Jesus re-evaluates this rich man and then intensifies the commandment to love your neighbor.  He’s saying, ‘if you really want to be good, and find heaven on earth, then let go of what you have and join the poor.  You can’t love your neighbor without compassion, if you’re afraid that what you have will be taken away.’  Then he really sticks it to the disciples:  ‘it’s really hard for the rich to find that heaven on earth – it’s easier for a camel to walk through the eye of a needle.’  The disciples respond, ‘impossible!’  And Jesus offers an answer much like what Job gets – ‘God is God and you are not.’  Peter, being Peter, protests – ‘what about us?  We’ve given up everything – fishing boats, parents, families, homes, fields, tax booths.’  They get a piercing answer, too, an apparent promise that those who give up everything for the sake of the gospel will get it back a hundredfold, with persecutions to boot, like whipped cream and a cherry on top.  And, by the way, the first will end up last.  So, what does that mean for these first disciples?

 

            Hard words, piercing words, as Hebrews calls the word of God, which will judge the human heart.

 

            Where do we put our ultimate trust?  What do we truly and fully believe – what do we give our hearts to, as “believe” means at its deepest root?  There’s at least a hint that Job trusts in God’s own righteousness, in spite of what’s happened to him.  The man who comes to Jesus, like the disciples, still trusts in what he has or what he has done. 

 

            We are not that different, two thousand years on.  Most of us, most of the time, lack Job’s patience (literally, his willingness to suffer), and we lack his confidence (literally, his faith).  Like Job, we often find our friends asking less than helpful questions in the midst of our torment – what did you do wrong?  Why didn’t you try harder?  It must be God’s will!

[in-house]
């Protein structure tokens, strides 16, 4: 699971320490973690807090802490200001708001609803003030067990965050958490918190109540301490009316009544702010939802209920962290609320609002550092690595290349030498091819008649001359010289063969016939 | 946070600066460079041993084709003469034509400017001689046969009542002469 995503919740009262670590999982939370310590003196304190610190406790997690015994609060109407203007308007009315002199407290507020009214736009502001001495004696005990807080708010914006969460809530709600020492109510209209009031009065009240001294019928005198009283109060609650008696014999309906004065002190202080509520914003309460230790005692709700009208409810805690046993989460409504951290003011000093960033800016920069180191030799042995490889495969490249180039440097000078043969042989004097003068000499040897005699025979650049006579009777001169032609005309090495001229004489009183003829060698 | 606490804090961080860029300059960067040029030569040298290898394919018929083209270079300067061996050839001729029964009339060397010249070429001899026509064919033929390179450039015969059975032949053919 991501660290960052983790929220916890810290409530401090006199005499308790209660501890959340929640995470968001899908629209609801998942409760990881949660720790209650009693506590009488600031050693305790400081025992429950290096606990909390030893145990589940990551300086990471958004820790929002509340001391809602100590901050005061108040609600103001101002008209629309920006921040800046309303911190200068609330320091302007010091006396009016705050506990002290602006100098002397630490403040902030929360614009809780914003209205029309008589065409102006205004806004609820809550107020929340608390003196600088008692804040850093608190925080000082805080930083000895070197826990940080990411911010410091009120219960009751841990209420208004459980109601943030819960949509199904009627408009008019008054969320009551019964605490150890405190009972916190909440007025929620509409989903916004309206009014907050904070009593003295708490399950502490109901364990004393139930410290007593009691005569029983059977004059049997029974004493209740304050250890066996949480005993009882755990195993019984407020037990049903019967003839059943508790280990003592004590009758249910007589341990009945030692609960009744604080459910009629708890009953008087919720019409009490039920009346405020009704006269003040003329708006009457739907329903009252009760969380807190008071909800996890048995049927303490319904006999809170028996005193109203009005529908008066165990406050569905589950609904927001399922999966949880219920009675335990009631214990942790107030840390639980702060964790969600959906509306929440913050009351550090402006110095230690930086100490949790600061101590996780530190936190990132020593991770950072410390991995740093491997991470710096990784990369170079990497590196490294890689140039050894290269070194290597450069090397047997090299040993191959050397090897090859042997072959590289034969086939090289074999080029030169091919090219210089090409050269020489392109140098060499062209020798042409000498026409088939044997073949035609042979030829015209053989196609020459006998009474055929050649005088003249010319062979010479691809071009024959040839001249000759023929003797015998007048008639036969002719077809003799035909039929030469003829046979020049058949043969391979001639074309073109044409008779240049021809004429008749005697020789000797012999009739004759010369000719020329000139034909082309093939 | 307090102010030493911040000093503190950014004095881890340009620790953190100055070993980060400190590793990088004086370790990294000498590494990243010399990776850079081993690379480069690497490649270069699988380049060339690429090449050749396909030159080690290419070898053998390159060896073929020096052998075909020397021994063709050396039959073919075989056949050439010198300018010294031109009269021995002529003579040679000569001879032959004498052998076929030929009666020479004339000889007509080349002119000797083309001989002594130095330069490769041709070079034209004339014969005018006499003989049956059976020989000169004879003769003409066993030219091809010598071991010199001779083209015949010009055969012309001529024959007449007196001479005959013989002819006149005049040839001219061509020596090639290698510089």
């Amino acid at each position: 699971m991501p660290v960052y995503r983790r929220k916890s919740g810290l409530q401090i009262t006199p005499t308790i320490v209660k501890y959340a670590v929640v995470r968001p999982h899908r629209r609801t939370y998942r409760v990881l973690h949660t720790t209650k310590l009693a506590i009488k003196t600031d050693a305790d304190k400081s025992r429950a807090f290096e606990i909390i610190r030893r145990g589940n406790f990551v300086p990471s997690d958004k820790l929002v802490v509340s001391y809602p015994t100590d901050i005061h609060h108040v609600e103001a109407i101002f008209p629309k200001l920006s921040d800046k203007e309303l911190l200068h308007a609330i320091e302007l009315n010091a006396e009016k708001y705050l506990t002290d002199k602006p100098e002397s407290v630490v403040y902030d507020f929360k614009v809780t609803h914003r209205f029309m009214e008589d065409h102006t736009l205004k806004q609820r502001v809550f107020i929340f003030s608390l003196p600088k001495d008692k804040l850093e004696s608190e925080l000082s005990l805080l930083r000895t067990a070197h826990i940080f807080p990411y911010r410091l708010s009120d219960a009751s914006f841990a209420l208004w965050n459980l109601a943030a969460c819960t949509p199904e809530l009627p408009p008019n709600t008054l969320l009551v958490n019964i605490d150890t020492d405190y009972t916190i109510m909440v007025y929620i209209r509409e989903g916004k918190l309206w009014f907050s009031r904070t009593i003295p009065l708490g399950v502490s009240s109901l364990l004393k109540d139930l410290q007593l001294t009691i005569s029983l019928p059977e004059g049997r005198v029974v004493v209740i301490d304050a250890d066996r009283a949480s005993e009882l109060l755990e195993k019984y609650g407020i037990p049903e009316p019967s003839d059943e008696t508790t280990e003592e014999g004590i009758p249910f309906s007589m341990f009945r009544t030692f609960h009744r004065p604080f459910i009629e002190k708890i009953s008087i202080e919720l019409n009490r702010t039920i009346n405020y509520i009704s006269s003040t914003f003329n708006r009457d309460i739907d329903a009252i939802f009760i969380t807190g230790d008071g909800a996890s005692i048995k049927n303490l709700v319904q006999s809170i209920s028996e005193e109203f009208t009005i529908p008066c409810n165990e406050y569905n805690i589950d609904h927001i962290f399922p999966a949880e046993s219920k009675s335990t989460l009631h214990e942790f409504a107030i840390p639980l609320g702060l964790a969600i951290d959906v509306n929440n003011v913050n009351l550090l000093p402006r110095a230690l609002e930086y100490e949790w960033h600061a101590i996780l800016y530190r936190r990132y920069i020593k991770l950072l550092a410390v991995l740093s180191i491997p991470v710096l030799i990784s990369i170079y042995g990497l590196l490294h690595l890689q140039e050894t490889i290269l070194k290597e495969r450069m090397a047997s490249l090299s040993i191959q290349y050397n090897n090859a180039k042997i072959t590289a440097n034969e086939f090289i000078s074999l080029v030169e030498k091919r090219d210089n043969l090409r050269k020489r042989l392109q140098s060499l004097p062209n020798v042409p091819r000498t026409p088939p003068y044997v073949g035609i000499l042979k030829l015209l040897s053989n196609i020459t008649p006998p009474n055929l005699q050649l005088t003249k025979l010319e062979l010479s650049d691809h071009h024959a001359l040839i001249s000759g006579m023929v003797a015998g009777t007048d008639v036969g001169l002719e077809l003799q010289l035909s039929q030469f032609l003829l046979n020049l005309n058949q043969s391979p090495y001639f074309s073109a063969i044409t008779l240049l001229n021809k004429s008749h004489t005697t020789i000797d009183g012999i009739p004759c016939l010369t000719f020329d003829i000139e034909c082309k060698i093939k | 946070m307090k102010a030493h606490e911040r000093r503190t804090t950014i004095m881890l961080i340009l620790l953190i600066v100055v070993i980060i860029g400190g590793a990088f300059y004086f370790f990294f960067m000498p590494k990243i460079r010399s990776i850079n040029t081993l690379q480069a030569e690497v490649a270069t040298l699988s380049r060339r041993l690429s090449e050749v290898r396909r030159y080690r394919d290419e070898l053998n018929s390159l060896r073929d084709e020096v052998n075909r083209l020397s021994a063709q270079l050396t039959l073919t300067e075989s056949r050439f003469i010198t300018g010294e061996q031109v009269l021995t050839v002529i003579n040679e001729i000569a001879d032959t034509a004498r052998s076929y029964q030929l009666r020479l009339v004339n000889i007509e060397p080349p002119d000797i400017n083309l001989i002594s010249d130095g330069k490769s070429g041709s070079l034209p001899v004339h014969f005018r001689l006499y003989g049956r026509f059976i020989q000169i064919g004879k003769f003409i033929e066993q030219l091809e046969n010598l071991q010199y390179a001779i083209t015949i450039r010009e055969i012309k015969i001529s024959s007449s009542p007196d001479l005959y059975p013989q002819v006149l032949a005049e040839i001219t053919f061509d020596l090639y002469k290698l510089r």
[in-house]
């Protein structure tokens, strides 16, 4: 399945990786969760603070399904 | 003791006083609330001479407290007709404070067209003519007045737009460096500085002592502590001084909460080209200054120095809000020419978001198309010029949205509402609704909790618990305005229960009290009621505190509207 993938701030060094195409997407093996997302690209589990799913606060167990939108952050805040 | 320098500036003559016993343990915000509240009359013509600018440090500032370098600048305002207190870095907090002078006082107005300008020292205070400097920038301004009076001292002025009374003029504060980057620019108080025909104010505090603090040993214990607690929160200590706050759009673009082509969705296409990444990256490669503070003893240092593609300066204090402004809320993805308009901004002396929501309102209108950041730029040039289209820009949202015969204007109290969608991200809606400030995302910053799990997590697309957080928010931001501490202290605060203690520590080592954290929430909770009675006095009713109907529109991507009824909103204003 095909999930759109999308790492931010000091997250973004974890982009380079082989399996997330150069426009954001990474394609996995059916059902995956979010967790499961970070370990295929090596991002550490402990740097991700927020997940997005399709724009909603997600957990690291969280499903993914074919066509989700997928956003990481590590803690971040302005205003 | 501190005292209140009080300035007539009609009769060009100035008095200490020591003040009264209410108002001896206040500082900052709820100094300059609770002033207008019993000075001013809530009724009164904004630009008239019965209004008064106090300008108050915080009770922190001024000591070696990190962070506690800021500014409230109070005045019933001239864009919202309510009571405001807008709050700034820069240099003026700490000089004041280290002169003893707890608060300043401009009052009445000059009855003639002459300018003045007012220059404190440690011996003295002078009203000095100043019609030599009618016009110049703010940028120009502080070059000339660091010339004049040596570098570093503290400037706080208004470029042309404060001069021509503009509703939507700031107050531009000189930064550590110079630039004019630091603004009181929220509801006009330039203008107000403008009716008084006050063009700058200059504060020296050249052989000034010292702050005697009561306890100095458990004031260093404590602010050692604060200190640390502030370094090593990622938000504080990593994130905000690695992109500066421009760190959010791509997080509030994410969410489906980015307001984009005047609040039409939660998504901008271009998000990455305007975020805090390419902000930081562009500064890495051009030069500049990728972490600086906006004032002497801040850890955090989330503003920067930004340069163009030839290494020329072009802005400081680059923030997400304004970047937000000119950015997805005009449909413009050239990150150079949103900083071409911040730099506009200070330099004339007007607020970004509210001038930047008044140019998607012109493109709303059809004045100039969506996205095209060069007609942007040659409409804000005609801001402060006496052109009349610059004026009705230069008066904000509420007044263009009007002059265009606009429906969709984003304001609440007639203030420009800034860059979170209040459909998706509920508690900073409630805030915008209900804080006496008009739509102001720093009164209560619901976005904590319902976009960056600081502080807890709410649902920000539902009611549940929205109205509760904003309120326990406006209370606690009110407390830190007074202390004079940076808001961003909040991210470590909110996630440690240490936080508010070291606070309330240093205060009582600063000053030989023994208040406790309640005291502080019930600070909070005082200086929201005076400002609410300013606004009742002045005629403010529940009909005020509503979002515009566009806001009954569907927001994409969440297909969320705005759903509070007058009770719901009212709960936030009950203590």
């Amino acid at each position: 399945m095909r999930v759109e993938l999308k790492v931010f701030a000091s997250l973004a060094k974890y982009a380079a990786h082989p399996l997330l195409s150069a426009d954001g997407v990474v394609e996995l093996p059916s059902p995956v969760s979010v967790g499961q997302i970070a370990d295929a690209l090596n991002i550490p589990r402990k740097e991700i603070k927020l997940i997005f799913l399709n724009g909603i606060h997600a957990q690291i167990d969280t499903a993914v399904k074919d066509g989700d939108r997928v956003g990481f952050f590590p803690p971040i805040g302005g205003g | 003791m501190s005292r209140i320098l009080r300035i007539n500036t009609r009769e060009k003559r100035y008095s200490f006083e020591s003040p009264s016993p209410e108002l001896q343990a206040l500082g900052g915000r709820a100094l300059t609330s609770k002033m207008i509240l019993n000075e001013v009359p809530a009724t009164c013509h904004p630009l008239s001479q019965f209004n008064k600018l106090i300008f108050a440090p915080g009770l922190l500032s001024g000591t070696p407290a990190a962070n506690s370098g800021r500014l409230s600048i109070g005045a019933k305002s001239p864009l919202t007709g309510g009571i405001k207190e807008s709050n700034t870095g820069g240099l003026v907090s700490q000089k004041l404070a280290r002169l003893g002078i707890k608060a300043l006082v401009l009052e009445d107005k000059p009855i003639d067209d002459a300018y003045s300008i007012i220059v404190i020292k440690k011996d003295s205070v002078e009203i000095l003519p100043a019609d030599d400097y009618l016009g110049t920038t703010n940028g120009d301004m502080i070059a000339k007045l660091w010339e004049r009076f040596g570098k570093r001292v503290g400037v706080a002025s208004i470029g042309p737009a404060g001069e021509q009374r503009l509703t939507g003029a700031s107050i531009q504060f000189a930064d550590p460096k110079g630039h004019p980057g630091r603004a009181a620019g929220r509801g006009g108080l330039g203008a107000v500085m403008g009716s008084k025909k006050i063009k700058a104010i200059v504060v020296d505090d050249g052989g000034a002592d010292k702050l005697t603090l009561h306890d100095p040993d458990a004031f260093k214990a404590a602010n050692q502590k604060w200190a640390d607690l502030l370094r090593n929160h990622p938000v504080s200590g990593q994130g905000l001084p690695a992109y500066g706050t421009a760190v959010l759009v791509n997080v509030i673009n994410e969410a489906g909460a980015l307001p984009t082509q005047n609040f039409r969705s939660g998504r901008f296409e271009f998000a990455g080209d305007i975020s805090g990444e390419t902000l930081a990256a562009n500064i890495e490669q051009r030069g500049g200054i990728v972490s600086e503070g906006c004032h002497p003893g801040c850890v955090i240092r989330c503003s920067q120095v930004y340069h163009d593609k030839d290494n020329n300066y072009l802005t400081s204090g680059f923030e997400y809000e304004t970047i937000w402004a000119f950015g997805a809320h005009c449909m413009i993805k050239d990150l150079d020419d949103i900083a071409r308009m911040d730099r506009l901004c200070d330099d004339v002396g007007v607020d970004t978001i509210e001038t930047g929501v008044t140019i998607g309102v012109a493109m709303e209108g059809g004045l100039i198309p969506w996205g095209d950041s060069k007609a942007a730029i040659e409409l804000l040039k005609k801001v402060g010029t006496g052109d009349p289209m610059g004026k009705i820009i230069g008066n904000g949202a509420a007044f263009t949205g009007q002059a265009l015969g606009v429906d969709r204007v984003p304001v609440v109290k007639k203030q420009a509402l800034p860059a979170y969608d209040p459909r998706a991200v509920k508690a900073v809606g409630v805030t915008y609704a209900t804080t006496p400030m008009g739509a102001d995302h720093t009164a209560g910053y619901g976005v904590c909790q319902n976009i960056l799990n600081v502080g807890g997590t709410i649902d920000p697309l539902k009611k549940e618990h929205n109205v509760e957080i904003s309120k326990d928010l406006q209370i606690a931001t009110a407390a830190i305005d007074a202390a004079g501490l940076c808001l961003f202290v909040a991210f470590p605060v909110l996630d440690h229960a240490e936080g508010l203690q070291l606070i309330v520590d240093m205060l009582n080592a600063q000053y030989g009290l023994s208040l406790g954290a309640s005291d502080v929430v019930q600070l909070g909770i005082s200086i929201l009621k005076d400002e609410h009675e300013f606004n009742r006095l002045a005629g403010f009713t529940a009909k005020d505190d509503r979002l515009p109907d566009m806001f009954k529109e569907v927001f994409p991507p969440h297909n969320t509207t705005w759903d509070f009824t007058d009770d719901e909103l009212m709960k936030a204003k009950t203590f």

Those are jabbing words, not the piercing word of God.  That Word comes in human flesh, and shows what it is to love neighbors by laying down his life for his friends.  He is pierced at the last, his fate pierces his mother’s heart, and ultimately new life pierces through death and the grave.  We may not know why or how, except that God is faithful, and loves us beyond imagining.  That may be the most piercing reality of all – to ask and wonder where God’s love is in the midst of suffering – and yet to discover that God IS in the midst of it, walking, enduring, suffering with us in death and ashes and despair.

 

            The conversations about “death with dignity” or “state-sanctioned suicide” often miss the deepest part of the lament about meaning and love in the face of mortality.  There are jabbing and piercing words on all sides in this struggle.  A medical industry that seeks to fix rather than heal will do all it can to keep a dying body metabolizing when the soul is ready to depart.  There is good and piercing reason to attend to the lament of one caught in that maelstrom.  A society that values human life primarily for utilitarian and consumerist purposes is ready for speedy fixes when usefulness seems past, and the lament about that must be loud and sustained, even lusty.

 

            Jesus is both first word and last.  The lament raised over his passion must be the lament we raise over the passion of sailors lost at sea, young men of color gunned down on our streets, girls trafficked across this nation, children fleeing violence south of our border, and those who die too soon – or even too late.  If we are to find eternal life, it will be in sharing our lives and love, our deepest compassion, with those who suffer, as Jesus did.  The good news is that he went before us, and is with us, and will be with us, in the midst of life and on both sides of the grave. 

 

            Be of good courage, be fully human and as good and godly as possible – and let go of whatever gets in the way of that.  When we can freely be and do that compassionate solidarity, we are indeed being saved and healed and finding heaven all around us. 

 

            Praise the Word that pierces death and gives us life.

 

[1] I am indebted to John Dominic Crossan for this observation.